What are the gonads?

Gonads are the primary organs of the reproductive system. They are called testes in men and ovaries in women. They are endocrine glands that produce the sex hormones – oestrogen in women and testosterone in men.

Their main functions are sex phenotype determination, puberty, sexual function, reproduction and bone health. Like all other endocrine glands they receive commands from the hypothalamus, via the gonadotropin releasing hormone (GnRH). This signal is transmitted by the pituitary gland to the gonads via the gonadotropins (follicle stimulating/FSH and luteinizing/LH hormones) forming eventually, the hypothalamic-pituitary-gonadal axis.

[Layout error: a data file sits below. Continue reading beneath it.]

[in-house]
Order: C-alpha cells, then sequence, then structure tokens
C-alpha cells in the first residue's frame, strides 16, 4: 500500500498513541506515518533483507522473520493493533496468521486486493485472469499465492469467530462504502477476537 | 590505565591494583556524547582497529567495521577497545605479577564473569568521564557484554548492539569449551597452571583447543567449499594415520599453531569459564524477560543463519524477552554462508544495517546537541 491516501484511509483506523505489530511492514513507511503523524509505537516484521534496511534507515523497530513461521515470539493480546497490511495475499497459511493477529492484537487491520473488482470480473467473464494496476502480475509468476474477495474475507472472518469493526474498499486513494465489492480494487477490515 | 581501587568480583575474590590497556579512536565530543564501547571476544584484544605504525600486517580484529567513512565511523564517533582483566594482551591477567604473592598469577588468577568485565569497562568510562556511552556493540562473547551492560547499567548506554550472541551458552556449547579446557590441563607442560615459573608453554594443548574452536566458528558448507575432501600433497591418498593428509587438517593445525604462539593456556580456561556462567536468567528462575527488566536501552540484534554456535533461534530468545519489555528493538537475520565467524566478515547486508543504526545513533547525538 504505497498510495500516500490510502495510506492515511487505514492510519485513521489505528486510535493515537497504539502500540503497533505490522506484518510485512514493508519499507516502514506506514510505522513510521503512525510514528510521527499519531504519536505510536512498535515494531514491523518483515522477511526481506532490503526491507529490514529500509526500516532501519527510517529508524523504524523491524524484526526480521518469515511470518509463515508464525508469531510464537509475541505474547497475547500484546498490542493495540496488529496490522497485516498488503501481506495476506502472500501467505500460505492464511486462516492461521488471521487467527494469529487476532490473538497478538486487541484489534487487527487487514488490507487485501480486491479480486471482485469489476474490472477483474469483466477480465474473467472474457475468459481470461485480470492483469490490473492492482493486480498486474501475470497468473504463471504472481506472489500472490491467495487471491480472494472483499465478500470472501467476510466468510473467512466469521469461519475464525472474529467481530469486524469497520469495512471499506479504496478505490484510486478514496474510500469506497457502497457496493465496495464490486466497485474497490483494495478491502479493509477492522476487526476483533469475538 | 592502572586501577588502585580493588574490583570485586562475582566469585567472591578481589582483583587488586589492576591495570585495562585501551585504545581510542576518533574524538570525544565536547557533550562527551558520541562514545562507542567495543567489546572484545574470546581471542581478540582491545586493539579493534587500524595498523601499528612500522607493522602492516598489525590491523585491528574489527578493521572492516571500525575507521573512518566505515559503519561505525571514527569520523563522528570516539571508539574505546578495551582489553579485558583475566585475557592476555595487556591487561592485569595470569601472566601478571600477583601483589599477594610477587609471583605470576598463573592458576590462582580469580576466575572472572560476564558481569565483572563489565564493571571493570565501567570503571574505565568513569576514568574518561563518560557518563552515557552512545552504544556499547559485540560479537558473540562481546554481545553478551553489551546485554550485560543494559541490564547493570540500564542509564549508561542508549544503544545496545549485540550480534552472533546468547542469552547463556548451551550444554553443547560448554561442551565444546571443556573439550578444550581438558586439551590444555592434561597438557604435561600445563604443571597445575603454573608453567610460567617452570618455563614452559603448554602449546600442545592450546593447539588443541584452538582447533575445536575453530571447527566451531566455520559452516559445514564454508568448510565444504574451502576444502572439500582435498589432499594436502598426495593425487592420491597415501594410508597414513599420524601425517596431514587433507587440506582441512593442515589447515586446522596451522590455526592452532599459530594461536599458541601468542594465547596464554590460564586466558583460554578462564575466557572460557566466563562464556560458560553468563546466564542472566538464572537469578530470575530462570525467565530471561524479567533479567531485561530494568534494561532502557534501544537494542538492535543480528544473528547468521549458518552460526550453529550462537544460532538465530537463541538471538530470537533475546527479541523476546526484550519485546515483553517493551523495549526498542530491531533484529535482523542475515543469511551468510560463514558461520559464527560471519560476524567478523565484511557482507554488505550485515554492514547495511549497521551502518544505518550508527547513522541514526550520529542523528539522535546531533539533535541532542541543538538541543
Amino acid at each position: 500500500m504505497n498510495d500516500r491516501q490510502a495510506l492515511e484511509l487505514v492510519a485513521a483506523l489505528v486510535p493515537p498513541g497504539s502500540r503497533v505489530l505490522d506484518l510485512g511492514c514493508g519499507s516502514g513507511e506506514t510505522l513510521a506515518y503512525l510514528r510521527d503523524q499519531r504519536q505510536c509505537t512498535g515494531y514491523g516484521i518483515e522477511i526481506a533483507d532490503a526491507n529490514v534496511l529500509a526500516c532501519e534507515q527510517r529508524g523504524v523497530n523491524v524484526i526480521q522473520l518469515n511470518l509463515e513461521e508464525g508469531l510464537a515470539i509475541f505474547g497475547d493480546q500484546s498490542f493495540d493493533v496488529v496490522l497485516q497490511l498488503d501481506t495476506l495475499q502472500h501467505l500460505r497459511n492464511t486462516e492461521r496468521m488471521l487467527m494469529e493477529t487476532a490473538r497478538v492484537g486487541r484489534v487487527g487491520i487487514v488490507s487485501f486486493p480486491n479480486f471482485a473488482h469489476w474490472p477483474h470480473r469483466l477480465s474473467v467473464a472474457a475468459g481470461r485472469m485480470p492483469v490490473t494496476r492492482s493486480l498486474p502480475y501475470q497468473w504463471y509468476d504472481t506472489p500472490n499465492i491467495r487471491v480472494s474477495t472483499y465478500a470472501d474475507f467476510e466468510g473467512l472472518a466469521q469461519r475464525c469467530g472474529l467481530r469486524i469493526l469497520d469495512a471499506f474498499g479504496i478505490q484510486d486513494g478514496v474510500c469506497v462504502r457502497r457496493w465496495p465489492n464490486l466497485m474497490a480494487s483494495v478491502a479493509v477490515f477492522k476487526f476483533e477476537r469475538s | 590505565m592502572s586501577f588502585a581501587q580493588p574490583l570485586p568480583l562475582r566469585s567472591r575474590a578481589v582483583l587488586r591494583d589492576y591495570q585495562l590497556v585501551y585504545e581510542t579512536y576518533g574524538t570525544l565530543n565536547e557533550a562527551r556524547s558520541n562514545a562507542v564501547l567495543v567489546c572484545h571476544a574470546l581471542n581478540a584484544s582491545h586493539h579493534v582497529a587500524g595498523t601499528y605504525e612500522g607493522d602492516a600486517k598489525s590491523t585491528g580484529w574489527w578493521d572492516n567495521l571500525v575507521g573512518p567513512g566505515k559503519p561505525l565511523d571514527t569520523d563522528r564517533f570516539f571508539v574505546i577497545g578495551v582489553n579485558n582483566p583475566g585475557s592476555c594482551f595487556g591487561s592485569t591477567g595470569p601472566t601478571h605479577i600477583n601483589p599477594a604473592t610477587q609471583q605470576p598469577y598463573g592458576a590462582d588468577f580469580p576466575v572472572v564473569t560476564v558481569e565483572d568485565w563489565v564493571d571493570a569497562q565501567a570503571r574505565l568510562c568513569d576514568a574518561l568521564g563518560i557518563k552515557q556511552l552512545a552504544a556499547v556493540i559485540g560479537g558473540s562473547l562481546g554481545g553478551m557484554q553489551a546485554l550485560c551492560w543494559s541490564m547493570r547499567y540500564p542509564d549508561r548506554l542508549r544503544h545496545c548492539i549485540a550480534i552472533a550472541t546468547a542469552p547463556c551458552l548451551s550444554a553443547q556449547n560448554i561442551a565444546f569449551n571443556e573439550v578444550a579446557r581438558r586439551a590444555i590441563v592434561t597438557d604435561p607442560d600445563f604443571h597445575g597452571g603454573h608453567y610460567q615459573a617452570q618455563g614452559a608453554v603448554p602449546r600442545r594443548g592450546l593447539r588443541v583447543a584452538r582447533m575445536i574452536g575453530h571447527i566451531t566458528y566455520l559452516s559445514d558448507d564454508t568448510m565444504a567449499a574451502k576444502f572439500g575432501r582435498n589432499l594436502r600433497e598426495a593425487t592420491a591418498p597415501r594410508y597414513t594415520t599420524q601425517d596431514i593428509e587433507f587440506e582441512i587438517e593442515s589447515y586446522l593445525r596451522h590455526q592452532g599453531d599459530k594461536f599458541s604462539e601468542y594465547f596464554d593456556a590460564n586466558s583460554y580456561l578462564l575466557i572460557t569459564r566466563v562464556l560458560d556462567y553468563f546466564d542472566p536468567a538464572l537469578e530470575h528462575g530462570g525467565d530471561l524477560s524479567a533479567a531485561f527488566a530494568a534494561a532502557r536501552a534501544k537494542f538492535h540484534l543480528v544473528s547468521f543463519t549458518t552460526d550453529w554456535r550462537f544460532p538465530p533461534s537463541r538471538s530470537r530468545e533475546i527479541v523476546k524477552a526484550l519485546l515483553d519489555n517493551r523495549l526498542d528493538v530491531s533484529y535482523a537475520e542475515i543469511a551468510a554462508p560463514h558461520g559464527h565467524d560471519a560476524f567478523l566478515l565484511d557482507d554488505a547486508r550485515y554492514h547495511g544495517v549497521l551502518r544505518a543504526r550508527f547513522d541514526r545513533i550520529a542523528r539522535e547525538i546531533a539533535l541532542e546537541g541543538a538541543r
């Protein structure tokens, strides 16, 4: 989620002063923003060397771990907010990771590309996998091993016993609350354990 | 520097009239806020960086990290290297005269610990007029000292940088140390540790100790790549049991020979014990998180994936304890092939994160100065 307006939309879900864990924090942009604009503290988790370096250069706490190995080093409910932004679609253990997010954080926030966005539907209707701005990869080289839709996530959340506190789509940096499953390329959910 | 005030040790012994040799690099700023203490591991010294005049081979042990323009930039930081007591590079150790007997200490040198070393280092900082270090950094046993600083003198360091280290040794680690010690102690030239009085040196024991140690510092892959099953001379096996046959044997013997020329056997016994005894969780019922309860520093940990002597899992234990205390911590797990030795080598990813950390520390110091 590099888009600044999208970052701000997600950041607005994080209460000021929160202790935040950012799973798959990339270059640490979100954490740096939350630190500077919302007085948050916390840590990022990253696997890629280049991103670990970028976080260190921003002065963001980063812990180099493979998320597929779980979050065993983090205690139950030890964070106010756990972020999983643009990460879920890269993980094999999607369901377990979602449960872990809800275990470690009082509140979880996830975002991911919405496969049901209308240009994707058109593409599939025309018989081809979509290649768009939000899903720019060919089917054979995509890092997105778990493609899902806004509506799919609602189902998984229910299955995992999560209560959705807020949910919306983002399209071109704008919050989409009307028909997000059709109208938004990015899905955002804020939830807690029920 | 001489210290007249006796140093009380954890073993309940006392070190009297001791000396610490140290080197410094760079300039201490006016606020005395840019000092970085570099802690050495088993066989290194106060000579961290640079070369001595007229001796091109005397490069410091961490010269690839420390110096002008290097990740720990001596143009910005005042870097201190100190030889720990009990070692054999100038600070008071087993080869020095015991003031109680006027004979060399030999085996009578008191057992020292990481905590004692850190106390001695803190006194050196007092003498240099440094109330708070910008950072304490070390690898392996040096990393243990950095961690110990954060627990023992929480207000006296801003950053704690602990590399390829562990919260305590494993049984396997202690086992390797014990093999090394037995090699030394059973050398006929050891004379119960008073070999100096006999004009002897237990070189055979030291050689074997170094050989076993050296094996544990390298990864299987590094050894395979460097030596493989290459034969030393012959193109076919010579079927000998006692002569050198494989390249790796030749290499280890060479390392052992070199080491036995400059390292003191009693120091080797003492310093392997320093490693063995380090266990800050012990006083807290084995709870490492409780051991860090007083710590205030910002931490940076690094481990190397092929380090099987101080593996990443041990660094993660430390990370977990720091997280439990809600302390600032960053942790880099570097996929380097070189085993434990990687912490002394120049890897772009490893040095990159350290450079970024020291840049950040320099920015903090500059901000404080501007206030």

The axis formed by the above endocrine glands coordinates all the endocrine activity of the reproductive system. Disorders of either the central part (hypothalamus-pituitary) or the peripheral part (testes, ovaries) lead to disturbances in the function of the gonads and the hormones they secrete.